[i originally wrote this for a somewhat different audience than i might expect to read it on tumblr, but figured i’d post it here as well.]
after a few recent conversations regarding issues related to ableism, i thought it would be worthwhile to write about a couple of basic points. i will start by saying that i do appreciate any attempt to work toward the construction of a viable notion of ableism. i do, however, tend to take a very critical attitude toward the rhetoric of ableism as the concept is used in certain pretty common contexts, namely within the discourses of what is sometimes called the community of “social justice warriors”. as someone who has been blessed to be intimately acquainted with the developmentally disabled demographic throughout my entire life, initially by growing up with two siblings who live with both moderate and severe developmental disabilities, and more recently by working for several years now with the same demographic professionally, this is something that is important to me on a variety of levels, but it is also, for those reasons, probably something of which i have a more acute understanding than the majority of bloggers out there working to rack up points within the social justice community (not counting those who may have a similar background or who may themselves suffer from a disability).
frankly, a lot of the stuff that i hear getting dispersed by members of these communities is really very ignorant, and the fact that these people are participating in the proliferation of this rhetoric in the way that they are has never left me without heavy suspicions regarding their motives. despite having had the pleasure by now to get to know hundreds of individuals with intellectual disabilities on a personal level, for instance, i have never met one who would likely be the least bit offended by a person using words like “stupid” or “dumb” to mean “bad”, and these individuals are often no less prone to use words like these than anybody else. (“stupid”, i will point out, is more synonymous with “insipid” or “thoughtless” than it is with “intellectually disabled”, and i have known many who can accurately be described by the third of those terms who are nevertheless significantly more thoughtful and in many ways intelligent than a lot of people who do not suffer from an i.d.) when people within the sjw community go around telling people that they are being ableist for casually throwing words like these into conversation, their accusations are very likely not traceable to the actual lived experience of persons with disabilities. rather, they are likely making an assumption about what persons with intellectual disabilities should find offensive, and then projecting it into legitimate discourses on ableism as a normativity that all speakers should immediately adopt, and to do so without question on pain of being alienated as ableist. while this kind of practice may be well-intended, it operates on ignorant assumptions about what members of an extremely diverse demographic are either likely to or else should think and feel about particular behaviors. this kind of assumption is homogenizing and, for that reason, i think does a disservice to the demographic that it is supposed to be trying to defend.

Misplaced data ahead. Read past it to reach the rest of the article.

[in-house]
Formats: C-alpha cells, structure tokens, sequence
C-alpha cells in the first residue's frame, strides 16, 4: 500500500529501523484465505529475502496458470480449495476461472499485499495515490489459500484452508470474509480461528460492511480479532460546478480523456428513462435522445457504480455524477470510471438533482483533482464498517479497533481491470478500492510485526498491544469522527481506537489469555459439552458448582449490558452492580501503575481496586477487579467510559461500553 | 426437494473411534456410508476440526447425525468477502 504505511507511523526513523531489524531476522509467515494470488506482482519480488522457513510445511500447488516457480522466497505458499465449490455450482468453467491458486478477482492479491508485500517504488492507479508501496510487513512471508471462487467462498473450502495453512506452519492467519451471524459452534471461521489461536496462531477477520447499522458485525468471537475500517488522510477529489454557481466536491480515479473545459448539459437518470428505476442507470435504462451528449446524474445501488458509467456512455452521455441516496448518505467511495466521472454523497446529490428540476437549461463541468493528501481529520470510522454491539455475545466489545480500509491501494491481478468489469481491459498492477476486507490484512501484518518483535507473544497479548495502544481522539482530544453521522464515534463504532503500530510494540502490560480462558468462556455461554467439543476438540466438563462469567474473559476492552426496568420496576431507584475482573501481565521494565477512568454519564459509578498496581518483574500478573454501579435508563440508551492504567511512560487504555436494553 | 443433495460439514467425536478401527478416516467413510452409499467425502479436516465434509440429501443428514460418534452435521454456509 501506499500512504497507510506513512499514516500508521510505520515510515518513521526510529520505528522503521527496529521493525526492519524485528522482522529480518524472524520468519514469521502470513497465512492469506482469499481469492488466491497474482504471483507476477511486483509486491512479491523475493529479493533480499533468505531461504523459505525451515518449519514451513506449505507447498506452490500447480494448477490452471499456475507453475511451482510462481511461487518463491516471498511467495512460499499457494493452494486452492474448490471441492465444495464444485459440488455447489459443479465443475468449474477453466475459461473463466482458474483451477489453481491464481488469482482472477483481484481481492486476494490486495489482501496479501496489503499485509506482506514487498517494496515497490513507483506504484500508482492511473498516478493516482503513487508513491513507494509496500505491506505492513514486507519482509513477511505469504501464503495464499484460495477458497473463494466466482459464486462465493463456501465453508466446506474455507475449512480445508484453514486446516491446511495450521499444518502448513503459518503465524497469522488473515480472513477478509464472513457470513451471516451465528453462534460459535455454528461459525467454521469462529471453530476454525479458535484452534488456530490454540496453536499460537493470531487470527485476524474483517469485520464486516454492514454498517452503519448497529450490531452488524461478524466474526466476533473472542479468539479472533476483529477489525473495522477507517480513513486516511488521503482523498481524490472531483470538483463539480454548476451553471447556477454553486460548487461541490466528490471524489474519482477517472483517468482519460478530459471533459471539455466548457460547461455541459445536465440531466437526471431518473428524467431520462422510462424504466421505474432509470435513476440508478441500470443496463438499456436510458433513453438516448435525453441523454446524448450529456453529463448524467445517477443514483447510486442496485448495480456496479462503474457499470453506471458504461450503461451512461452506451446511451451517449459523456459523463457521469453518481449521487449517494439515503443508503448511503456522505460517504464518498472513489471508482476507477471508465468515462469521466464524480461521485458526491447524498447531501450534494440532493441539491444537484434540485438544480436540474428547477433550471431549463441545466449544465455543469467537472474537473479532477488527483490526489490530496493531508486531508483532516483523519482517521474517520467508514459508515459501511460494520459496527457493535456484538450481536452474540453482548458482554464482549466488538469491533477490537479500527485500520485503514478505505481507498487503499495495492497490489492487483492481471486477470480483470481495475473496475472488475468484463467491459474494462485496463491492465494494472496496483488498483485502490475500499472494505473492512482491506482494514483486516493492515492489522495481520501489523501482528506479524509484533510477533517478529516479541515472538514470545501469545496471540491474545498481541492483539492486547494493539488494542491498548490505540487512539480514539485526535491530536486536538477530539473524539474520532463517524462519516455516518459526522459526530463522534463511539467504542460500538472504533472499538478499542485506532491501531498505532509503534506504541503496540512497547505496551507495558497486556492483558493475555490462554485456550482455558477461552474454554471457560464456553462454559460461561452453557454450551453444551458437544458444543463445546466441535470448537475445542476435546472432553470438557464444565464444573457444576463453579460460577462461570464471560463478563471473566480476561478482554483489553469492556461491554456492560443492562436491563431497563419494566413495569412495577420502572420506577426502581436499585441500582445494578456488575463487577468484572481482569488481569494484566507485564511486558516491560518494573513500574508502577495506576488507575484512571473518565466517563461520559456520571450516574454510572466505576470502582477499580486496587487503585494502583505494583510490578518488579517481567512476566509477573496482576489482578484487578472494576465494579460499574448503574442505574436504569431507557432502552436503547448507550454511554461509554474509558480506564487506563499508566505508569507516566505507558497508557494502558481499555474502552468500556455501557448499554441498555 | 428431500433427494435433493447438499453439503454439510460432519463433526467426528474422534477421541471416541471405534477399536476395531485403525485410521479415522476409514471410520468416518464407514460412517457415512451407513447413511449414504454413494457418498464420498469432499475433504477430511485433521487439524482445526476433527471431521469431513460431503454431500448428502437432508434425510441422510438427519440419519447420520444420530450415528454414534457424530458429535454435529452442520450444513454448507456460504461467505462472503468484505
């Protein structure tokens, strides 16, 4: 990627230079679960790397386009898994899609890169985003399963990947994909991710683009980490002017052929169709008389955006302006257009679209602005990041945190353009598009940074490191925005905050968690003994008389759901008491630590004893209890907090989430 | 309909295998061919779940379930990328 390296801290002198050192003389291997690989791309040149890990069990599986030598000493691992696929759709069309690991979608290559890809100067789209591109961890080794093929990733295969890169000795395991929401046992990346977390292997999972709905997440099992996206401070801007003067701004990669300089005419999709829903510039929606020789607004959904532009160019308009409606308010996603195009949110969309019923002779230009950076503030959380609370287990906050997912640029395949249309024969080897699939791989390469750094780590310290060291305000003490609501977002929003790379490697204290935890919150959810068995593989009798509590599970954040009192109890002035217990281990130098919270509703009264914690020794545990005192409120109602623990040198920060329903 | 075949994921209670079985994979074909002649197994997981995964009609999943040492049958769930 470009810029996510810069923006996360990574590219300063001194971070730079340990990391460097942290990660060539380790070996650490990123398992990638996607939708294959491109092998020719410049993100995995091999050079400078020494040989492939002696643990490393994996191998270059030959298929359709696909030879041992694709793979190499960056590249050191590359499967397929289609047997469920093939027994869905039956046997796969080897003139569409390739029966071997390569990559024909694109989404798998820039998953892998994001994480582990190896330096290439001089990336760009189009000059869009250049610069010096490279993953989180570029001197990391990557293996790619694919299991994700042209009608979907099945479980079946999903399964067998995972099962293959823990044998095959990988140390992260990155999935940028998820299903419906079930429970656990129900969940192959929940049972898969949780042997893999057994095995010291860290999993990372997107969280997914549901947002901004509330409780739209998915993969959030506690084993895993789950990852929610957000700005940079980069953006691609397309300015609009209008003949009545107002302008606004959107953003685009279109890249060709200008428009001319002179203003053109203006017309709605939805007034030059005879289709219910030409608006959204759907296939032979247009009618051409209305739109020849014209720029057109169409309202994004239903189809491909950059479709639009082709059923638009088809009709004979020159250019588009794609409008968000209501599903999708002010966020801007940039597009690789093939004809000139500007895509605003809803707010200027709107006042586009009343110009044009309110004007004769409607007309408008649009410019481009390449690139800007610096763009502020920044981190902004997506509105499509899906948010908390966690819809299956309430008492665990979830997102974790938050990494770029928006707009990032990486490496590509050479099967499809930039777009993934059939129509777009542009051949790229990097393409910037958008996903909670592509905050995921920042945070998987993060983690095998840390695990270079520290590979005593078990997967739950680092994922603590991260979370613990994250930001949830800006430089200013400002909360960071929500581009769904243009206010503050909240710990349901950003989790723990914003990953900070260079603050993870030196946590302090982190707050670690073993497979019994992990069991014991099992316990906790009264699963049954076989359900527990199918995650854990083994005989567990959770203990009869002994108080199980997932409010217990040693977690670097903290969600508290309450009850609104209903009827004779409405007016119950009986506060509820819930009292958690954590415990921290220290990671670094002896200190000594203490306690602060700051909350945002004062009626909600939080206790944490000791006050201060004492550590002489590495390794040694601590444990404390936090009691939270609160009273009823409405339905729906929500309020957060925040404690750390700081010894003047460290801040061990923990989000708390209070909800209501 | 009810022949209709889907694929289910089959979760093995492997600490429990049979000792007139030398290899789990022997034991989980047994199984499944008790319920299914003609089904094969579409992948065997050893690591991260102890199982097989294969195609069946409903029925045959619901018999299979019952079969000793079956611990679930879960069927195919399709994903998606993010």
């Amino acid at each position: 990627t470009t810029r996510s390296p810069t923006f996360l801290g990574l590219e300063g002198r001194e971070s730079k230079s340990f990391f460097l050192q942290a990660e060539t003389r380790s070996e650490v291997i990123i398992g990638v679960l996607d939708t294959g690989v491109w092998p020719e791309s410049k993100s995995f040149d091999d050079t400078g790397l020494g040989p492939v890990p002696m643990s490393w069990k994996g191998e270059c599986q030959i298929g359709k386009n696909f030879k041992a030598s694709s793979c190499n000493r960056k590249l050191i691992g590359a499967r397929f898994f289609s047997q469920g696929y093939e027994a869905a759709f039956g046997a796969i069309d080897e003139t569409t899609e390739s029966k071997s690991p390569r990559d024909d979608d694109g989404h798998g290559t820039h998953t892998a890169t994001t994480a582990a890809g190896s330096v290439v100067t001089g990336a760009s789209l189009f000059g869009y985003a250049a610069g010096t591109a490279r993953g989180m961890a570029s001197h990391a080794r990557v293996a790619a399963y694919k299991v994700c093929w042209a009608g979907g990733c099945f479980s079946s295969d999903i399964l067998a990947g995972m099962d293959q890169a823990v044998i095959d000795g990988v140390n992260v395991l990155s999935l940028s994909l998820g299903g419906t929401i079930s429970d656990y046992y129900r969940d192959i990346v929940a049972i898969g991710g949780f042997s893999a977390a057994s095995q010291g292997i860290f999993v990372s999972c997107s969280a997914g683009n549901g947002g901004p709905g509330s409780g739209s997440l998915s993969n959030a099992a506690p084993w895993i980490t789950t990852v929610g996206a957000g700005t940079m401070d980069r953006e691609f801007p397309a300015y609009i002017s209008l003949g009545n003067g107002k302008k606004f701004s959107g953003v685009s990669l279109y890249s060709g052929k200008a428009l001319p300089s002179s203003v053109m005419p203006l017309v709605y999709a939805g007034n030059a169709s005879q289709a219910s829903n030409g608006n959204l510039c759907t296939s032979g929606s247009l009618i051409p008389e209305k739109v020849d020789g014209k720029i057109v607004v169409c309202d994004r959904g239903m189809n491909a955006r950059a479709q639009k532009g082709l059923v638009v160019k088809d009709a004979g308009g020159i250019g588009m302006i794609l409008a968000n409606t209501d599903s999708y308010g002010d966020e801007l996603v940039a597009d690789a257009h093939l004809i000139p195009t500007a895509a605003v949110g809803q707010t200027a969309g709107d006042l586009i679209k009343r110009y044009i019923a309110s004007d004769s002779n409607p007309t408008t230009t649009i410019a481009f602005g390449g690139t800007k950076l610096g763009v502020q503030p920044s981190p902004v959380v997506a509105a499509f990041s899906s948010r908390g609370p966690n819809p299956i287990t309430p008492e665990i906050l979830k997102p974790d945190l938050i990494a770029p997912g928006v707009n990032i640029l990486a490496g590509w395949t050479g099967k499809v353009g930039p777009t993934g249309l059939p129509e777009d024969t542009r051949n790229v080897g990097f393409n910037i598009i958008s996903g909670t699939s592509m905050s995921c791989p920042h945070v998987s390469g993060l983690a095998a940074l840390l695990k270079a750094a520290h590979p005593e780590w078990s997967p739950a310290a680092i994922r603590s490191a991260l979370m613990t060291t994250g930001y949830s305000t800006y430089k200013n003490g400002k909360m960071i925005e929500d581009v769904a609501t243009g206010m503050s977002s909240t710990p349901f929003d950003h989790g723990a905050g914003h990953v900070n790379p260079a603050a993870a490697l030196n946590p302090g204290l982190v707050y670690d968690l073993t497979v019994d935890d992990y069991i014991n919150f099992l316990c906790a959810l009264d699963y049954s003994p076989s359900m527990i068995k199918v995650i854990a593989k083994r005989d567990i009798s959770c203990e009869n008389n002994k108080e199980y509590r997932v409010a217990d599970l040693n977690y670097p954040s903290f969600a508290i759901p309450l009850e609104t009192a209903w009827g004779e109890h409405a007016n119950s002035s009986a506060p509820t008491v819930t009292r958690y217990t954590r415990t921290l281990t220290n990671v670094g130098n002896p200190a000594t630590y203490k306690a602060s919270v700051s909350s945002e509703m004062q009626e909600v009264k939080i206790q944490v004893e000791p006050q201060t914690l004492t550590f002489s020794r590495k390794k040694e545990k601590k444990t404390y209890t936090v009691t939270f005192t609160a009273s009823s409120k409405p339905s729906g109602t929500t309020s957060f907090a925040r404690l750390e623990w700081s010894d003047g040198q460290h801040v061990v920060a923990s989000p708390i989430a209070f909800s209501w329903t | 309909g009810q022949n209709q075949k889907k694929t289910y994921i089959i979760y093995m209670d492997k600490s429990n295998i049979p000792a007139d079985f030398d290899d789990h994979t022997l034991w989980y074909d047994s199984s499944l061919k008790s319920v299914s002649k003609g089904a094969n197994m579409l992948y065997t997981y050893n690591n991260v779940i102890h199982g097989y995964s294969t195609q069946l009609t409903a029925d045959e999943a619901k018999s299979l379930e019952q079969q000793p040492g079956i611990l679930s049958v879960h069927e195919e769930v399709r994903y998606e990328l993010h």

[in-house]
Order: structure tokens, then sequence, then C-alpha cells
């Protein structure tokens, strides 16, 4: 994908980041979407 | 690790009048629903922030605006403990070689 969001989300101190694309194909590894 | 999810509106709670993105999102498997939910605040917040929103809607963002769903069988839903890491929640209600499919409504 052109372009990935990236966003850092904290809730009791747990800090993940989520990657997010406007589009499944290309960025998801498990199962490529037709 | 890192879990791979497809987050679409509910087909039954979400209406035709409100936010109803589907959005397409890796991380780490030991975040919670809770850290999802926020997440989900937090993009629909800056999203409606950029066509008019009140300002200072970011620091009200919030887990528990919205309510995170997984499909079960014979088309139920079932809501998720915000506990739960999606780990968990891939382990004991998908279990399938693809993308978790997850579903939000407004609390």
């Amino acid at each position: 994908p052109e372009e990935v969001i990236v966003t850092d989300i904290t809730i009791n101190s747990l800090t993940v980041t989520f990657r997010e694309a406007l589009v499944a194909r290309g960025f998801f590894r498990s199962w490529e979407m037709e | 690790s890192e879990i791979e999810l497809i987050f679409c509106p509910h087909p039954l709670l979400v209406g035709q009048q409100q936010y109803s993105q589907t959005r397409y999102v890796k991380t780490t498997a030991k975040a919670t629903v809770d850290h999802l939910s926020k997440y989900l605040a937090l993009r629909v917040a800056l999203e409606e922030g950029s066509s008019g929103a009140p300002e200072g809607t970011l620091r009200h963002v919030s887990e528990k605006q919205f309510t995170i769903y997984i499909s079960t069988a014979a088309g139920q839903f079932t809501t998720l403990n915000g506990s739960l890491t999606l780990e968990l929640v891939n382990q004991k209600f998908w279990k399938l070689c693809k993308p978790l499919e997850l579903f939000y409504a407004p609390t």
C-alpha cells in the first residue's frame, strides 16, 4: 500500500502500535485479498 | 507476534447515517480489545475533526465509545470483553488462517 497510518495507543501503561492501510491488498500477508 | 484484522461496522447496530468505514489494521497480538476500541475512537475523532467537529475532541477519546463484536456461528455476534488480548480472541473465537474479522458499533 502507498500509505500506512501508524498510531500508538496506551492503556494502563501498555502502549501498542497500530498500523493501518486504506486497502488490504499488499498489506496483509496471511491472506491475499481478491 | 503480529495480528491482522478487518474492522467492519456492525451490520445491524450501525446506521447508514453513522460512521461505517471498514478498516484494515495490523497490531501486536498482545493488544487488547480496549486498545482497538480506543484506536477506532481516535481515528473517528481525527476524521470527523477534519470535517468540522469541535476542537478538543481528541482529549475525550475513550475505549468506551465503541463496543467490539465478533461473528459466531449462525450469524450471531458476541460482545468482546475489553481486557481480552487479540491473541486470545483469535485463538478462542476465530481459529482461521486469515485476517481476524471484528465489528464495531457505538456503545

this is not to say that there are not certain behaviors, including common speech acts, that should be criticized for being ableist. the “r-word”, for instance, plays a very different role in our linguistic community than do words like “stupid” or “dumb”, and it is important to listen to members of the disabled demographic and their allies when we ask you not to use it. the primary difference between this term and the others is that it has actually been used historically to denigrate and dehumanize persons with disabilities. like any racial, sexist, heteronormative or cis-normative slur that has developed currency and a history of genuinely hostile usage, the r-word has developed semantic baggage that renders it genuinely harmful to both the psychological and social states of well-being of this demographic and its members. “stupid” has not, and it is for this reason that is not an ableist term in any meaningful sense. anybody can be stupid, not just persons with an i.d., and it is often right to call them out for it. (for instance: promoting the notion that a certain speech act is ableist without actually putting any thought into the term’s relationship to the disabled demographic is rather stupid.)